Steve Wilson. On music.

Thursday, August 18, 2011

Fountains of Wayne - Sky Full of Holes (Yep Roc)

If Mike Nichols were making The Graduate in 2011, he might well ask Fountains of Wayne to provide music. Listen to “The Summer Place” with its Updikean compendium of the discontents of the highest tax bracket, the opening track on the band’s fifth album Sky Full of Holes. “The Summer Place” features a protagonist who waxes nostalgic for her days as a teenage shoplifter while downing large quantities of ‘shrooms to stave off the tedium of life at forty. Briskly paced, “Summer” even suggest Nichol’s original Greek chorus Simon and Garfunkel with its “Hazy Shade of Winter” syncopated urgency.

For fifteen years, over the course of five albums, Fountains of Wayne have delivered well-crafted pop-rock gems with clever, literate lyrics that don’t necessarily shortchange deeper emotions or social commentary. Their second album Utopia Parkway remains a personal favorite. If I’ve played “Troubled Times” or “Amity Gardens” once I’ve played them five hundred times. Welcome Interstate Managers was a worthy successor, yielding their one truly big hit song, “Stacey’s Mom.” Their last record, 2007’s Traffic and Weather, was a comparatively lackluster affair, but Sky Full of Holes finds them in peak pop form while aging gracefully with their protagonists as well as their audience.

Consequently, nothing on Sky Full of Holes has the adolescent nerd preoccupations of Utopia Parkway’s “Red Dragon Tattoo.” The dilemmas of Sky’s characters are more consequential than tattoo selection. In “Action Hero” Chris Collingwood spares the sarcasm button for an empathetic look at a family man living a Walter Mitty existence. But what at first sounds like a simple escapist fantasy is finally the tale of a father confronting real health issues, strapped to an EKG monitor at Mt. Sinai Hospital. Collingwood’s reedy alto, as always, betrays little in terms of obvious emotional range. But by letting his and Adam Schlesinger’s sharply observed lyrics speak for themselves, Collingwood’s discretion speaks volumes.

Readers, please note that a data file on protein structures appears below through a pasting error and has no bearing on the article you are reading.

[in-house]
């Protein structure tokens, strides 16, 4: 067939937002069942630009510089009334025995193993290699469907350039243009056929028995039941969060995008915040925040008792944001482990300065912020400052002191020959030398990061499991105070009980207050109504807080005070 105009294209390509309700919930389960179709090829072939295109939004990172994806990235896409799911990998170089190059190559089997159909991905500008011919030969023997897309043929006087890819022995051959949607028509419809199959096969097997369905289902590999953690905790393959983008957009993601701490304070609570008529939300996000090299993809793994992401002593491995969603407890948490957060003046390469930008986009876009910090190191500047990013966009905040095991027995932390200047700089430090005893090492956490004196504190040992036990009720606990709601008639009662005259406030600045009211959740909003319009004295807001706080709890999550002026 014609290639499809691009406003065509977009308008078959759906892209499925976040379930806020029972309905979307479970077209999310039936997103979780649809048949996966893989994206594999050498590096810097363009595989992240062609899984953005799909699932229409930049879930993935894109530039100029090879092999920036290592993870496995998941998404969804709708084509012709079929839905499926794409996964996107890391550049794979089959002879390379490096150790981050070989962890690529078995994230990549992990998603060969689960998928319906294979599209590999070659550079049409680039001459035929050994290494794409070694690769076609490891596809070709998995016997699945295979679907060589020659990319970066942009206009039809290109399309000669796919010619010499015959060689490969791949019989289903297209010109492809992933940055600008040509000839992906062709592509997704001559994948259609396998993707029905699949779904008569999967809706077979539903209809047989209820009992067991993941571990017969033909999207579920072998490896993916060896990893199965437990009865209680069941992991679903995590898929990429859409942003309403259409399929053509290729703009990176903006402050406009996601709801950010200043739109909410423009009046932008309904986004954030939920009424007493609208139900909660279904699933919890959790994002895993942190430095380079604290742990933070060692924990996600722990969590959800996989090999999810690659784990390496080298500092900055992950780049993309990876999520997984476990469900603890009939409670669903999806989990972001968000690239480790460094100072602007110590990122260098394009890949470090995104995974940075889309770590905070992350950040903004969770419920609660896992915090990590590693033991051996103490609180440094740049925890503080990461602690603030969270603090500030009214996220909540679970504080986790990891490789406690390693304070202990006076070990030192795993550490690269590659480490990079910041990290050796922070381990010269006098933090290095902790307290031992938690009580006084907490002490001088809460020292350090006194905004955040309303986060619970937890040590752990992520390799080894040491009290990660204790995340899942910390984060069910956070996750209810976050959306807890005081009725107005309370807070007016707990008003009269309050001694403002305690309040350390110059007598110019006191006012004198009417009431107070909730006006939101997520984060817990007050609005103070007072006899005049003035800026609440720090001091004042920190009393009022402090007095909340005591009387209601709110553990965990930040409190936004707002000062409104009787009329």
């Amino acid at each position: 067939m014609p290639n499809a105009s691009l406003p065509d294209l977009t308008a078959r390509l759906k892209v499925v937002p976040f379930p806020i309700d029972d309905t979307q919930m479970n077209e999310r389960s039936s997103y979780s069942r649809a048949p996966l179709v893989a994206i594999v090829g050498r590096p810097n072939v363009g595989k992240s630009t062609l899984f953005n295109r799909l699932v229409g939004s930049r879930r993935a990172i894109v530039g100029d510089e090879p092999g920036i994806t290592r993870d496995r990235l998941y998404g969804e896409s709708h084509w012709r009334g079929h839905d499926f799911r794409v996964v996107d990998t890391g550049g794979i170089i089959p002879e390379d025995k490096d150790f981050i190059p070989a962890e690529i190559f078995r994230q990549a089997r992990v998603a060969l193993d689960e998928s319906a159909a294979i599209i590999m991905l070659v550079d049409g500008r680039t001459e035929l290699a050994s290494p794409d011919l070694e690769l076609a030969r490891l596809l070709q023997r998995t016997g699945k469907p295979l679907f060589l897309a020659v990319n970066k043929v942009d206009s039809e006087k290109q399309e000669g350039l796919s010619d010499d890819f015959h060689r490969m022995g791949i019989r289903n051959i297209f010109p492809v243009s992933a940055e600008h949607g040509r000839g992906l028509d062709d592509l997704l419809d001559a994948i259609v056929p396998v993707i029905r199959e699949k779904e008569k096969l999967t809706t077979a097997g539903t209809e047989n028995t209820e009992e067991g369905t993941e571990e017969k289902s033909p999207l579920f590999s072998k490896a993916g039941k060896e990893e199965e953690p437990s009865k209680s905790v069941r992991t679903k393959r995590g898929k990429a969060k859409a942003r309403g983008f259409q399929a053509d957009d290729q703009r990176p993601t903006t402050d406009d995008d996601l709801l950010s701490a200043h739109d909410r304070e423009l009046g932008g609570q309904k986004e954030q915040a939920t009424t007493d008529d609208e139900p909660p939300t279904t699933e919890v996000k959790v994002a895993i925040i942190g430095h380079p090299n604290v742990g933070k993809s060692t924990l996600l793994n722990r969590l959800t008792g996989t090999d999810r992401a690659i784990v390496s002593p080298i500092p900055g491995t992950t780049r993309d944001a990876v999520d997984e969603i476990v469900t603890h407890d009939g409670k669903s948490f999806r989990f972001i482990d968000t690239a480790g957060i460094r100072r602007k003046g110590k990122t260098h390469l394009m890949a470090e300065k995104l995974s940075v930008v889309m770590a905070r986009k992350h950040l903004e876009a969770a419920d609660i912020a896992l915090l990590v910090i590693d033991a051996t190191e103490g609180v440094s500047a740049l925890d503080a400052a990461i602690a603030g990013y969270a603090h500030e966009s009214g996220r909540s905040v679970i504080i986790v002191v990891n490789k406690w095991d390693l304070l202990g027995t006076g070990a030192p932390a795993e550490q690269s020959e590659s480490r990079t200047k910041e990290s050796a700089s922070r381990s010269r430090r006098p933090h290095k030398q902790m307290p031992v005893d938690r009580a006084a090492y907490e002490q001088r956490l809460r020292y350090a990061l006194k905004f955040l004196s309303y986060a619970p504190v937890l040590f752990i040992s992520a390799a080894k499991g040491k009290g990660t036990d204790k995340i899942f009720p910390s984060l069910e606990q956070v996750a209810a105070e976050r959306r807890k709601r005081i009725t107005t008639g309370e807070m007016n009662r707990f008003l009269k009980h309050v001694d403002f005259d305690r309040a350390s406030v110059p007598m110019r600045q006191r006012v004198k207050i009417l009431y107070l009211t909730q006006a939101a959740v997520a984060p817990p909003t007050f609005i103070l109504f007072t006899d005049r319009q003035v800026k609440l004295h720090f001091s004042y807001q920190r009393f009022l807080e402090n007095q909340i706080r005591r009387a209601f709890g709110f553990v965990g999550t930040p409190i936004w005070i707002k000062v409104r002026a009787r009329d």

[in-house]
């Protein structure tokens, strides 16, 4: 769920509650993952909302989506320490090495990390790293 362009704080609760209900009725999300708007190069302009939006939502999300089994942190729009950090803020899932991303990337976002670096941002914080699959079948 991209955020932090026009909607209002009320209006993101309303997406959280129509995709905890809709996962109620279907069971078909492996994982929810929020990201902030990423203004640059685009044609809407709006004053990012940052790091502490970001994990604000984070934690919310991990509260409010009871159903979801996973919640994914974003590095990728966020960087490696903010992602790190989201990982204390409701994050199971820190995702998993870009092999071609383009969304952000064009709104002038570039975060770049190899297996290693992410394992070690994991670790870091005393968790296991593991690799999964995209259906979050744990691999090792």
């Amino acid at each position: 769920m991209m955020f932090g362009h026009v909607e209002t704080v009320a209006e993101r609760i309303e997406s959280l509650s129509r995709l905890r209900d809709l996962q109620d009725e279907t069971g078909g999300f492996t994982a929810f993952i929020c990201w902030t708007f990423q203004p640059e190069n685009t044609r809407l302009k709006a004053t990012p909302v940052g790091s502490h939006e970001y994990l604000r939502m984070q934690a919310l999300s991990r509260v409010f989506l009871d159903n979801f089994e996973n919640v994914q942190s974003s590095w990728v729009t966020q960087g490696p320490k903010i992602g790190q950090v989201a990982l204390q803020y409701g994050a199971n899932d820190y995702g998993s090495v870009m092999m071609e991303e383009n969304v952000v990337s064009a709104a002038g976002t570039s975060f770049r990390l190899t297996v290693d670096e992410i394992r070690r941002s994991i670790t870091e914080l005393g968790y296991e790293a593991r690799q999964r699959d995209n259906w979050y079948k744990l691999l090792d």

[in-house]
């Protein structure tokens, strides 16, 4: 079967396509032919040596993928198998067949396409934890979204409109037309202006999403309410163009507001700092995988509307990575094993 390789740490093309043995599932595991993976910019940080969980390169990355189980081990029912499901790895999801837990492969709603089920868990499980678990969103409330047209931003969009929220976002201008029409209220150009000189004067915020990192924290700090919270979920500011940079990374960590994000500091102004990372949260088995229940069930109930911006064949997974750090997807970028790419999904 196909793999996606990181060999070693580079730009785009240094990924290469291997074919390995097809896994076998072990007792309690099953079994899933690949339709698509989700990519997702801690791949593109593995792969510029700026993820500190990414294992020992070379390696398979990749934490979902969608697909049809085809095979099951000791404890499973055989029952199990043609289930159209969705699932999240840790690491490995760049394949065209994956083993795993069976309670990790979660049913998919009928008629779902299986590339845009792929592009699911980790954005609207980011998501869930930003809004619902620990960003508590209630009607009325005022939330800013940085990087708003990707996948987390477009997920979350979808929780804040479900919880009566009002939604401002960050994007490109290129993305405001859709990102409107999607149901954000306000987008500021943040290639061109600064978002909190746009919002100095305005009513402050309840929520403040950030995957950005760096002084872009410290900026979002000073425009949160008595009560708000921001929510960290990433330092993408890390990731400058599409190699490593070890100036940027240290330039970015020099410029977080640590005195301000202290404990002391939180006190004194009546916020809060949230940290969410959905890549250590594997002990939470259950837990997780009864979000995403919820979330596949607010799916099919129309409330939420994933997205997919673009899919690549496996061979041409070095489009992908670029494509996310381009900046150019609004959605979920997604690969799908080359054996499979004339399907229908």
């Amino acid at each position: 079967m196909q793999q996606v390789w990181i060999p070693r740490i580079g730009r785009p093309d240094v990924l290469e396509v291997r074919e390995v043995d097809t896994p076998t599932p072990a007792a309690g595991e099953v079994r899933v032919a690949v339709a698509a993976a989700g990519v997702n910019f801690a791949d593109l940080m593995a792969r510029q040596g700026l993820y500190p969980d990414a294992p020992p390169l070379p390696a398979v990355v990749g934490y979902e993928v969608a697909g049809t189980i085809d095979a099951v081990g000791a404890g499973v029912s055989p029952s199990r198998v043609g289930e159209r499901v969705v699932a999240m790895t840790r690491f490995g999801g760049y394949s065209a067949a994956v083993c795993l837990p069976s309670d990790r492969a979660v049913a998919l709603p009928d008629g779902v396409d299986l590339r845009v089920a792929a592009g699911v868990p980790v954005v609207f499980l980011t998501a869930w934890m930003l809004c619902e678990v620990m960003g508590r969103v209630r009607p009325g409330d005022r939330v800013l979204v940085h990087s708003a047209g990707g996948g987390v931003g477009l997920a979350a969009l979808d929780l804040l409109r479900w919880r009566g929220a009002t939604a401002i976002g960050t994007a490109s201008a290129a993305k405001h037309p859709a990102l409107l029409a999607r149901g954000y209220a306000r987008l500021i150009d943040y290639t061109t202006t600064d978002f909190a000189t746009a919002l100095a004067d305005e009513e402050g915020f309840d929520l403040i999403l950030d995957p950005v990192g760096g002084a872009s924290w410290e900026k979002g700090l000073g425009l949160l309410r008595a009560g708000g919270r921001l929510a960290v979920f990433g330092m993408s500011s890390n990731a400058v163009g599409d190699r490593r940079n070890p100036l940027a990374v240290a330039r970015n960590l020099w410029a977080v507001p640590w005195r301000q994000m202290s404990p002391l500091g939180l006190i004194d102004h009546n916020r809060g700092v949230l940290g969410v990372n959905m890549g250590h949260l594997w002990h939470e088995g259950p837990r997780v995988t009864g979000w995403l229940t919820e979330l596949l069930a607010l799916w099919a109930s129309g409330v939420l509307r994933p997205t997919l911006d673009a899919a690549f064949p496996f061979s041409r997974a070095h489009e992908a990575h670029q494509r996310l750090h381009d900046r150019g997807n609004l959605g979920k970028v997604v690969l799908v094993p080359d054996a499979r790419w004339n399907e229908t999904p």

“Richie and Ruben” isn’t so much about the two so-named boho-charlatans as it is about the narrator who’s fallen for their schemes since their teenage years. Blown up metaphorically, Richie and Ruben might as well be Goldman and Sachs - as listeners, we share with the protagonist a feeling of betrayal and astonishment, as much for our own gullibility as their treachery. The recording is detailed, right down to the hand-claps and the ascending piano lick on the choruses - Fountains of Wayne sound a little like Steely Dan without the jazz pretensions.

“Acela” is about another c character, this time by love. An anticipated rendezvous with a girl only results in a lonely high-speed train ride from Manhattan to Boston. Densely detailed, funny as it is sad, “Acela’s” is accented by the stinging guitar of Jody Porter. Often viewed as Collingwood, Schlesinger and some other guys, Porter’s Harrison-Clapton-Easton inspired guitar work is a reminder that Fountains of Wayne are a real band, not just a front for two songwriters.